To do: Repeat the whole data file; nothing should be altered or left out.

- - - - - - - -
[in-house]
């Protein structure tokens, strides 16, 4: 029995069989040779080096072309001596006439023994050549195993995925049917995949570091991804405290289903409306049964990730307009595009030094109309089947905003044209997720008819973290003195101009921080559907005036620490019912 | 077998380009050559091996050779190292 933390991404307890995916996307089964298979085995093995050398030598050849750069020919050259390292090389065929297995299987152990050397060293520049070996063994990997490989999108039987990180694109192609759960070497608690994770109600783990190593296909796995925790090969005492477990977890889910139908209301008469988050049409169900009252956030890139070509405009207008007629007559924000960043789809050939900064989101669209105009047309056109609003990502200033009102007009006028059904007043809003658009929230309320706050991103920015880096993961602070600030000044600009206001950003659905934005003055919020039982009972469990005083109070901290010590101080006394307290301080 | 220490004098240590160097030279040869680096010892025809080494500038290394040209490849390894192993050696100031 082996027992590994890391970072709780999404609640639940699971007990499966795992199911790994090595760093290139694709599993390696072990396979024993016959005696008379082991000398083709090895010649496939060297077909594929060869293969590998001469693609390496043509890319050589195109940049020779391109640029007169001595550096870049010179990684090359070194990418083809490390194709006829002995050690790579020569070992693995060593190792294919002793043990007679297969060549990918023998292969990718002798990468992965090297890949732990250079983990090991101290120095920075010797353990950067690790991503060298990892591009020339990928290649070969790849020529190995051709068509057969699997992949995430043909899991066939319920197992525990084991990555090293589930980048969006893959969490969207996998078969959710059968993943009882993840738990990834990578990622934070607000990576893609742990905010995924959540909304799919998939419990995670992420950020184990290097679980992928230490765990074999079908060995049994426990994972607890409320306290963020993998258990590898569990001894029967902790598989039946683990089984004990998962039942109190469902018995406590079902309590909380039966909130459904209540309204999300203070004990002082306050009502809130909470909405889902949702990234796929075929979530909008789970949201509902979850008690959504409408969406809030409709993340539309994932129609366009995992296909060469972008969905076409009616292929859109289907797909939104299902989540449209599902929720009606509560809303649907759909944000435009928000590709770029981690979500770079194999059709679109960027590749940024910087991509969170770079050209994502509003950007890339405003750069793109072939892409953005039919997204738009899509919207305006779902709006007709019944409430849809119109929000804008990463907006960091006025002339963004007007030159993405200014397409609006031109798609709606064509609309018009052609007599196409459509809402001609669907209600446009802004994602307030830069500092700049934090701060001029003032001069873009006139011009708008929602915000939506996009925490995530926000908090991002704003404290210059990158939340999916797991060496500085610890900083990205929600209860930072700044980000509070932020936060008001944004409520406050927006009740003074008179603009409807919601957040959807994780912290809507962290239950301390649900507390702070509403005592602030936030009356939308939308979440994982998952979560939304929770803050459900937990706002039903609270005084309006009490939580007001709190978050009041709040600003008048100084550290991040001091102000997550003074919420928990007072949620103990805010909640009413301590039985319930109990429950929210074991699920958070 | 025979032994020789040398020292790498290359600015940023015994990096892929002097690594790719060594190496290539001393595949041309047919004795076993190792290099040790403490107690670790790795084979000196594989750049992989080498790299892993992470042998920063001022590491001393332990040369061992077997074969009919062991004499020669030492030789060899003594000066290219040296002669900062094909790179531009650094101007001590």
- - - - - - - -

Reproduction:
[in-house]
């Protein structure tokens, strides 16, 4: 029995069989040779080096072309001596006439023994050549195993995925049917995949570091991804405290289903409306049964990730307009595009030094109309089947905003044209997720008819973290003195101009921080559907005036620490019912 | 077998380009050559091996050779190292 933390991404307890995916996307089964298979085995093995050398030598050849750069020919050259390292090389065929297995299987152990050397060293520049070996063994990997490989999108039987990180694109192609759960070497608690994770109600783990190593296909796995925790090969005492477990977890889910139908209301008469988050049409169900009252956030890139070509405009207008007629007559924000960043789809050939900064989101669209105009047309056109609003990502200033009102007009006028059904007043809003658009929230309320706050991103920015880096993961602070600030000044600009206001950003659905934005003055919020039982009972469990005083109070901290010590101080006394307290301080 | 220490004098240590160097030279040869680096010892025809080494500038290394040209490849390894192993050696100031 082996027992590994890391970072709780999404609640639940699971007990499966795992199911790994090595760093290139694709599993390696072990396979024993016959005696008379082991000398083709090895010649496939060297077909594929060869293969590998001469693609390496043509890319050589195109940049020779391109640029007169001595550096870049010179990684090359070194990418083809490390194709006829002995050690790579020569070992693995060593190792294919002793043990007679297969060549990918023998292969990718002798990468992965090297890949732990250079983990090991101290120095920075010797353990950067690790991503060298990892591009020339990928290649070969790849020529190995051709068509057969699997992949995430043909899991066939319920197992525990084991990555090293589930980048969006893959969490969207996998078969959710059968993943009882993840738990990834990578990622934070607000990576893609742990905010995924959540909304799919998939419990995670992420950020184990290097679980992928230490765990074999079908060995049994426990994972607890409320306290963020993998258990590898569990001894029967902790598989039946683990089984004990998962039942109190469902018995406590079902309590909380039966909130459904209540309204999300203070004990002082306050009502809130909470909405889902949702990234796929075929979530909008789970949201509902979850008690959504409408969406809030409709993340539309994932129609366009995992296909060469972008969905076409009616292929859109289907797909939104299902989540449209599902929720009606509560809303649907759909944000435009928000590709770029981690979500770079194999059709679109960027590749940024910087991509969170770079050209994502509003950007890339405003750069793109072939892409953005039919997204738009899509919207305006779902709006007709019944409430849809119109929000804008990463907006960091006025002339963004007007030159993405200014397409609006031109798609709606064509609309018009052609007599196409459509809402001609669907209600446009802004994602307030830069500092700049934090701060001029003032001069873009006139011009708008929602915000939506996009925490995530926000908090991002704003404290210059990158939340999916797991060496500085610890900083990205929600209860930072700044980000509070932020936060008001944004409520406050927006009740003074008179603009409807919601957040959807994780912290809507962290239950301390649900507390702070509403005592602030936030009356939308939308979440994982998952979560939304929770803050459900937990706002039903609270005084309006009490939580007001709190978050009041709040600003008048100084550290991040001091102000997550003074919420928990007072949620103990805010909640009413301590039985319930109990429950929210074991699920958070 | 025979032994020789040398020292790498290359600015940023015994990096892929002097690594790719060594190496290539001393595949041309047919004795076993190792290099040790403490107690670790790795084979000196594989750049992989080498790299892993992470042998920063001022590491001393332990040369061992077997074969009919062991004499020669030492030789060899003594000066290219040296002669900062094909790179531009650094101007001590």